The opinion of the court was delivered by: WILLIAM H. YOHN, JR.
Defendant, Vanalt Company, Inc. ("Vanalt") has filed a motion for partial summary judgment on plaintiff's claims in strict product liability and breach of warranty. For reasons discussed below, the court will grant the motion.
The following facts are essentially undisputed. Plaintiff initiated this action as a result of an accident in which he was severely injured when the lift bucket truck in which he was working encountered live electrical wires on November 18, 1989. Plaintiff's Complaint at 1. In his complaint, plaintiff alleges that the bucket truck was in a defective condition and that this defective condition contributed to the accident. Plaintiff's Complaint, Counts II, III.
Vanalt owned and still owns the bucket truck involved in the accident. Vanalt's primary business was and is electrical contracting. Taschek Deposition at 7. It had bid for the project on which the accident occurred, but another contractor, Innovations Engineering Products, Inc. ("IEP"), won the contract, having submitted a lower bid. Id. at 13-14. IEP then leased the bucket truck in question from Vanalt for the project, with an option to buy it. Plaintiff's Memorandum, Exhibit B.
Vanalt argues that plaintiff's claims against it in strict liability and breach of warranty cannot be sustained because Vanalt does not qualify as a seller under the product liability section of the Restatement (Second) of Torts or under Uniform Commercial Code. It claims that it comes under the "occasional seller" exception to section 402A of the Restatement (Second) of Torts, strict product liability.
Under Federal Rule of Civil Procedure 56, the court will grant summary judgment "if the pleadings, depositions, answers to interrogatories and admissions on file, . . . together with the affidavits, if any, show that there is no genuine issue as to any material fact and that the moving party is entitled to judgment as a matter of law." Fed. R. Civ. P. 56; see Celotex Corp. v. Catrett, 477 U.S. 317, 322-32, 106 S. Ct. 2548, 2552, 91 L. Ed. 2d 265 (1986). Any issue of material fact is genuine "if the evidence is such that a reasonable jury could return a verdict for the nonmoving party." Anderson v. Liberty Lobby, Inc., 477 U.S. 242, 248, 106 S. Ct. 2505, 2510, 91 L. Ed. 2d 202 (1986). The court must take the evidence, and all reasonable inferences drawn therefrom, in the light most favorable to the nonmoving party. Small v. Seldows Stationery, 617 F.2d 992, 994 (3d Cir. 1980).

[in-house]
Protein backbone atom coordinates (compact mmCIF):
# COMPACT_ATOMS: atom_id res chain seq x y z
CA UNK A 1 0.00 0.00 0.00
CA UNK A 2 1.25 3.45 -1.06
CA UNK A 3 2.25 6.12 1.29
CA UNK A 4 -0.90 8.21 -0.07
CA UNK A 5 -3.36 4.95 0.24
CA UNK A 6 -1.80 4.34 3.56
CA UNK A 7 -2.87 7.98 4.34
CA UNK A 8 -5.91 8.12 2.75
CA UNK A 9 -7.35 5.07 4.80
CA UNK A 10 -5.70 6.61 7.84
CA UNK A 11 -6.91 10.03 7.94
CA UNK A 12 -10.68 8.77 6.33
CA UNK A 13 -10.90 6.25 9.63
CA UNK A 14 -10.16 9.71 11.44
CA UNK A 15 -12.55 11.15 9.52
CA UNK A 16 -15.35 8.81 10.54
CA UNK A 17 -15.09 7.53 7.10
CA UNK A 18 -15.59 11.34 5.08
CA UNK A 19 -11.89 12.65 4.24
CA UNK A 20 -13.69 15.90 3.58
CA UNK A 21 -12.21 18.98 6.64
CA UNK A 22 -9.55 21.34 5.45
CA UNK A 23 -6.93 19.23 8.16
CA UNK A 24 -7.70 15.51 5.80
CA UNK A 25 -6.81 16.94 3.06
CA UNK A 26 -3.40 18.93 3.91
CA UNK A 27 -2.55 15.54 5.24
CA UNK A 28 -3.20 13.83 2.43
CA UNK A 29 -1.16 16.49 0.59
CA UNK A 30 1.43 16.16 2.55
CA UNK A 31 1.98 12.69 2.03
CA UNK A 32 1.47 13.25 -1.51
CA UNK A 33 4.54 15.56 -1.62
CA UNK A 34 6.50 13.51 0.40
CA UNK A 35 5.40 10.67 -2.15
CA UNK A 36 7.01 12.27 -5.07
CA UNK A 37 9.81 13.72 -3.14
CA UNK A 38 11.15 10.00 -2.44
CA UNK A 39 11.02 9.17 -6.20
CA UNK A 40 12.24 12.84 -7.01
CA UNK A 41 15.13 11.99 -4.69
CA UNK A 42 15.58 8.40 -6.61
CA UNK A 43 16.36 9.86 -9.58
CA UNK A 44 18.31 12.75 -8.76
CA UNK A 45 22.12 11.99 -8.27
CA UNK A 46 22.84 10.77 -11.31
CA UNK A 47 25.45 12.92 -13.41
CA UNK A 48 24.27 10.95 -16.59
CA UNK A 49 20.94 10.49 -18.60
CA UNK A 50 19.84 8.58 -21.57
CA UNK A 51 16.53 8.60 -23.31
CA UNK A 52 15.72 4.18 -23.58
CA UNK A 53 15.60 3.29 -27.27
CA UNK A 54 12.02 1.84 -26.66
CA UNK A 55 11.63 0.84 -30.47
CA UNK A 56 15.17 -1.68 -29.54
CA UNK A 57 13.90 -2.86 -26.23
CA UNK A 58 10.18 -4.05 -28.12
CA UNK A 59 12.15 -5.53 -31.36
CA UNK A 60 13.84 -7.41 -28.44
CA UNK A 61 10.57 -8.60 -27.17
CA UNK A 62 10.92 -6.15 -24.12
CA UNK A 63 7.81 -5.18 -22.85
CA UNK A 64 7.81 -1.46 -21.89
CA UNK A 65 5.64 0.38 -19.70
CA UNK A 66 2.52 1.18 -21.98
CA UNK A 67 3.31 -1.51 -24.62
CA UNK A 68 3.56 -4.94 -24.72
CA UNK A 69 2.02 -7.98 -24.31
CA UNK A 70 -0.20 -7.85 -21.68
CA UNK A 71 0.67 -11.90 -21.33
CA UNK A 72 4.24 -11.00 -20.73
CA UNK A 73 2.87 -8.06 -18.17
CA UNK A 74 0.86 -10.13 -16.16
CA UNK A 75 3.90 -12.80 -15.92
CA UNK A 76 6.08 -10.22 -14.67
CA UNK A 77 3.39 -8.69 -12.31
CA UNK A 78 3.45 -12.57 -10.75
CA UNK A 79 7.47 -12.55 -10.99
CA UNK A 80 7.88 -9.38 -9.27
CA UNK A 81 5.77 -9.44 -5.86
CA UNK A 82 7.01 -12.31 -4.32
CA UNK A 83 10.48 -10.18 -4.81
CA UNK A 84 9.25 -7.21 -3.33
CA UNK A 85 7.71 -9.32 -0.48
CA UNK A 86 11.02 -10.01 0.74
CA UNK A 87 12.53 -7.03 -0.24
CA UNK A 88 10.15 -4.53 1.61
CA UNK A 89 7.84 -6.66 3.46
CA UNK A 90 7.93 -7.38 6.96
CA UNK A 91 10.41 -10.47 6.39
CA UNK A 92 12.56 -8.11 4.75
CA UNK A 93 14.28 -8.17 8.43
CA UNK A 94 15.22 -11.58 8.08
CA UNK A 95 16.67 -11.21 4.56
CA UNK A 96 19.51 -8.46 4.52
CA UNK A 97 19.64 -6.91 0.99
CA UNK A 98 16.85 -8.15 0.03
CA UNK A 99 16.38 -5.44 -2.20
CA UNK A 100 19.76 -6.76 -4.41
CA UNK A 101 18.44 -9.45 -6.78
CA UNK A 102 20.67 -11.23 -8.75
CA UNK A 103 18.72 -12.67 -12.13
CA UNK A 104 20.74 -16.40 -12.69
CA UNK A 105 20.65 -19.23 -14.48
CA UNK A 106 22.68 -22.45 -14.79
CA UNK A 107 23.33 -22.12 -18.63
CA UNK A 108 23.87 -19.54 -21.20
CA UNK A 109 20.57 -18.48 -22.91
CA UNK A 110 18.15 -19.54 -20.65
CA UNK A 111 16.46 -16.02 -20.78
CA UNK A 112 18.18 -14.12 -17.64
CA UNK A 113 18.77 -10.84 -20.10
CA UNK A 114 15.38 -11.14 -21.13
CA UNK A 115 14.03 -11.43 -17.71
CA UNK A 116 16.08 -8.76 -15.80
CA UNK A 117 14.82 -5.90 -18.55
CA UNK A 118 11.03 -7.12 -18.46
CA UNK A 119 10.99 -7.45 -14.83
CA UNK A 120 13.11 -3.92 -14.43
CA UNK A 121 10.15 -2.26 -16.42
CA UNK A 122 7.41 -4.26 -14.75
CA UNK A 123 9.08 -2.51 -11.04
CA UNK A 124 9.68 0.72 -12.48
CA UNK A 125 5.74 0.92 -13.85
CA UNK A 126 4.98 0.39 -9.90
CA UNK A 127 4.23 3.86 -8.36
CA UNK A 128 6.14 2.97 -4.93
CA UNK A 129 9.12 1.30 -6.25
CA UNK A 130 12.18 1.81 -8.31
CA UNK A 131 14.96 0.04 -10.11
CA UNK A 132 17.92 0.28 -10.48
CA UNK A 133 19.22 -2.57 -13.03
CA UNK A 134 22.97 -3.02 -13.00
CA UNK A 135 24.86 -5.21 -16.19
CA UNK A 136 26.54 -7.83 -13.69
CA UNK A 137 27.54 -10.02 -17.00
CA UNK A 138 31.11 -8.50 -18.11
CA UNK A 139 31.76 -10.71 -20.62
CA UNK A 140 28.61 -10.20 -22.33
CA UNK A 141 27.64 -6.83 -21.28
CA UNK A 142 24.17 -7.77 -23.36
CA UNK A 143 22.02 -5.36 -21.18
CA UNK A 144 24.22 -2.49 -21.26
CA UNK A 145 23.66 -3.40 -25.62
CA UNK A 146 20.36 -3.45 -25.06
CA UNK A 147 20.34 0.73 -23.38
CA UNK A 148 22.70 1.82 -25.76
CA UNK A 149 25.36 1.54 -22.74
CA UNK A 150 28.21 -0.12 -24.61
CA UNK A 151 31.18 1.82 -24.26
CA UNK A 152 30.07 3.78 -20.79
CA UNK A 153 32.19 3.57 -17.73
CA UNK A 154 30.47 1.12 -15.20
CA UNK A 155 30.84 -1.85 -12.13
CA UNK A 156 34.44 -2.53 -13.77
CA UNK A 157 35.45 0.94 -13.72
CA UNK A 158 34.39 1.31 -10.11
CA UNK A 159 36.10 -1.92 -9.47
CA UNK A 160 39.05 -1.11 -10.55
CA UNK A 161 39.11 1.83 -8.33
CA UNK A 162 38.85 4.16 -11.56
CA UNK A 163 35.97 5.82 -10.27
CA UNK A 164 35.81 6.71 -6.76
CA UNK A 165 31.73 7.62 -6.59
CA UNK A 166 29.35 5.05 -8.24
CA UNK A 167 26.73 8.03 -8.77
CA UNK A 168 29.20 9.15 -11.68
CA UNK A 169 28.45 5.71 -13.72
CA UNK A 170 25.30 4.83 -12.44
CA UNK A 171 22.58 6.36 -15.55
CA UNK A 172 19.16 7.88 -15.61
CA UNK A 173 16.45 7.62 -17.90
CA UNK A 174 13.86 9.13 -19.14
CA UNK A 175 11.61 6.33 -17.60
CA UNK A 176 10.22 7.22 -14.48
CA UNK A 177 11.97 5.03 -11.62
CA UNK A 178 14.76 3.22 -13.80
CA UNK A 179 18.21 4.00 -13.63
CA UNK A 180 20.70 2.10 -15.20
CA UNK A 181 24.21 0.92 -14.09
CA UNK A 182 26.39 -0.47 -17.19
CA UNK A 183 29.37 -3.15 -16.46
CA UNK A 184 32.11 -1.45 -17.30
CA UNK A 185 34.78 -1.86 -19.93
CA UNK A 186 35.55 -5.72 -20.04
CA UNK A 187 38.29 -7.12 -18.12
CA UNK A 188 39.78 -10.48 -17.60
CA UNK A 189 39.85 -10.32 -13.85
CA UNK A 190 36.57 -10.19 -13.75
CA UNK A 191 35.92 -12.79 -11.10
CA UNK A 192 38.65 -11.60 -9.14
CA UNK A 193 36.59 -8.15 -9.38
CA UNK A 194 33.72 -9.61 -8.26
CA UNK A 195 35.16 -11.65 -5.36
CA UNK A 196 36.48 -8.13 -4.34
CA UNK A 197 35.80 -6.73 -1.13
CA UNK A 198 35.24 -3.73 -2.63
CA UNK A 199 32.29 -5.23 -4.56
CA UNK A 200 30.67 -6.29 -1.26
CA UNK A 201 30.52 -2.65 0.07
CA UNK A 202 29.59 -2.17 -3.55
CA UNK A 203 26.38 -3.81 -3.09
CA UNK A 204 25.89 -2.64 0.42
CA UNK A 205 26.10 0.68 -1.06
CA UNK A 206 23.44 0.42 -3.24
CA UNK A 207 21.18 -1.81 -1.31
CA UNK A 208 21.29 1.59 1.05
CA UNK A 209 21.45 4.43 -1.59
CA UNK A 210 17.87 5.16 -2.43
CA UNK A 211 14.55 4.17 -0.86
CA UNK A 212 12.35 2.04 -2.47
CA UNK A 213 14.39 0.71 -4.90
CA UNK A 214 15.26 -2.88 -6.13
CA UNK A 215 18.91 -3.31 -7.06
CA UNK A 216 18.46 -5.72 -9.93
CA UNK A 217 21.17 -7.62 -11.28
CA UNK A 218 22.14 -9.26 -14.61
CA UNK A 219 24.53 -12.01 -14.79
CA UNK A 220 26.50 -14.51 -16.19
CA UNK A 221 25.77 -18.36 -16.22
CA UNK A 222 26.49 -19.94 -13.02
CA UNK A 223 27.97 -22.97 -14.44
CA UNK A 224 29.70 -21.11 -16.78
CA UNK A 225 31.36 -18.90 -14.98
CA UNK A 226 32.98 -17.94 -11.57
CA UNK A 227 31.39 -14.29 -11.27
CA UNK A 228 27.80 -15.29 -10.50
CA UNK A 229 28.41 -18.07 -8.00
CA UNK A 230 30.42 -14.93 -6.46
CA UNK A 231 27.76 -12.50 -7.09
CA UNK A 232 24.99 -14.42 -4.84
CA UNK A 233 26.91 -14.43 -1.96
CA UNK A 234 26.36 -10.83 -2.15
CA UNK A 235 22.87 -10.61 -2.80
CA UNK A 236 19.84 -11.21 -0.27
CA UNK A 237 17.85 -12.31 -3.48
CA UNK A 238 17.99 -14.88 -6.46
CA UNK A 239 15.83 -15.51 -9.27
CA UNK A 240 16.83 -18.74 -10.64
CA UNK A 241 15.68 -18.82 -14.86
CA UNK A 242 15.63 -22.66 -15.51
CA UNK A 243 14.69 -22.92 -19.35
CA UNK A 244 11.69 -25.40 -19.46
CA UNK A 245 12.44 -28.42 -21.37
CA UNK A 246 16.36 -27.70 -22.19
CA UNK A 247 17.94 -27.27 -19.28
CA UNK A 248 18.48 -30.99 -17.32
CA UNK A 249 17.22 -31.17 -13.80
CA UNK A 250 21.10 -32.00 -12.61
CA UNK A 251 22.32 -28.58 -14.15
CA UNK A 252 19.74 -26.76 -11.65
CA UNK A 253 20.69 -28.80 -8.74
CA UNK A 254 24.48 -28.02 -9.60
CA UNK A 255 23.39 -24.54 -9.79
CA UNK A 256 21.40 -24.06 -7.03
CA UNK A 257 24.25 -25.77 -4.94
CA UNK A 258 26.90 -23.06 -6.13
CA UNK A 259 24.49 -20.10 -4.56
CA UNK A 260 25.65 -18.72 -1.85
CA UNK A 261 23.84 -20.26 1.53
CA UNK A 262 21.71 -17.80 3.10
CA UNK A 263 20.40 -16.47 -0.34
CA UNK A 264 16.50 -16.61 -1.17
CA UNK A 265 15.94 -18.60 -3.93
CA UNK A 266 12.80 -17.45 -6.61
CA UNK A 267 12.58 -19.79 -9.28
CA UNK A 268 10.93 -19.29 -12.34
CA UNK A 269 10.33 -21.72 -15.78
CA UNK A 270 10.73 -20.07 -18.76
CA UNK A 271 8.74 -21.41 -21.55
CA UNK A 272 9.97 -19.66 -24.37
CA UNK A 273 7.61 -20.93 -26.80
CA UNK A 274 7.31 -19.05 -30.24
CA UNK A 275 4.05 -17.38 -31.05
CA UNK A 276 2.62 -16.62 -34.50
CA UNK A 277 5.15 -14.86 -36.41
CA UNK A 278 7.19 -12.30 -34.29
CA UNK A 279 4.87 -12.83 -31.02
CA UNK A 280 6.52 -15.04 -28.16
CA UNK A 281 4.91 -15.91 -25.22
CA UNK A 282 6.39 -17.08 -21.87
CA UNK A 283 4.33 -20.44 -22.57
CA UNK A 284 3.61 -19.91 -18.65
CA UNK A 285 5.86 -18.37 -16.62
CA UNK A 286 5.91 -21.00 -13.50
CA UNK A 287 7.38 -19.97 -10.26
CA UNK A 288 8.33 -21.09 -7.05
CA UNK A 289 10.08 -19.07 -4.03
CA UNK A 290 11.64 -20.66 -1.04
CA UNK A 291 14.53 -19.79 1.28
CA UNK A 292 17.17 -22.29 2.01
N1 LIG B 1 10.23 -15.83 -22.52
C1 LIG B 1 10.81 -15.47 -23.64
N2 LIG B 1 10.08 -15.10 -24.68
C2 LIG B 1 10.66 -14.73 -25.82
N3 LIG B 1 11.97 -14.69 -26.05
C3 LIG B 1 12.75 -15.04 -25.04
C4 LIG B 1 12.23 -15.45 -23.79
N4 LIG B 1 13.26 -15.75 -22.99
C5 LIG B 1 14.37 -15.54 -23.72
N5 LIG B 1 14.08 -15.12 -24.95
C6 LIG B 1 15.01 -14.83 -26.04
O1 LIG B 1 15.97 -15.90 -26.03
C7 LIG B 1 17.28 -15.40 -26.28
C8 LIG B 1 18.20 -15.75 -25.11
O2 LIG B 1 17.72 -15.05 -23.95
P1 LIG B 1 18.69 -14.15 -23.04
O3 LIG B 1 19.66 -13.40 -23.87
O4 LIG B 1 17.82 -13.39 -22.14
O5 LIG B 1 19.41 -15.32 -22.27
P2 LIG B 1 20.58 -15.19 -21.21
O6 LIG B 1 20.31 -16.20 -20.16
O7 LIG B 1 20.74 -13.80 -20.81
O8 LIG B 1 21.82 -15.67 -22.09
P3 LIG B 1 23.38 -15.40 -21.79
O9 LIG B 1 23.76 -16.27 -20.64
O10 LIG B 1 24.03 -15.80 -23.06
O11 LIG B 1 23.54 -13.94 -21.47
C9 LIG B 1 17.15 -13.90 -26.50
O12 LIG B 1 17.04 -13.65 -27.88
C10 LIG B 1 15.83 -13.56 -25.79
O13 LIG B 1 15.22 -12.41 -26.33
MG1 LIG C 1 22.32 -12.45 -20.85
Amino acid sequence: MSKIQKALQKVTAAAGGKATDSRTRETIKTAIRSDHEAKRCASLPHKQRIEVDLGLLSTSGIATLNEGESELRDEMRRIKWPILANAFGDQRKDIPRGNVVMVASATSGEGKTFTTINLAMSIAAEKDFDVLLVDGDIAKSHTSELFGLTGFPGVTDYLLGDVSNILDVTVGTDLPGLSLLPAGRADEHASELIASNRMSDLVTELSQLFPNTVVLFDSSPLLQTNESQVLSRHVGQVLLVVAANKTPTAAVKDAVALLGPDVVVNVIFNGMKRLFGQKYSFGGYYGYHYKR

Pennsylvania adopted the strict liability section of the Restatement (Second) of Torts, section 402A, in Webb v. Zern, 422 Pa. 424, 220 A.2d 853 (1966). Section 402A provides that:
(1) One who sells any product in a defective condition unreasonably dangerous to the user or consumer or to his property is subject to liability for physical harm thereby caused to the ultimate user or consumer, or to his property, if
(a) the seller is engaged in the business of selling such a product, and
(b) it is expected to and does reach the user or consumer without substantial change in the condition in which it was sold.
(2) The rule stated in Subsection (1) applies although
(a) the seller has exercised all possible care in the preparation and sale of his product, and
(b) the user or consumer has not bought the product from or entered into any contractual ...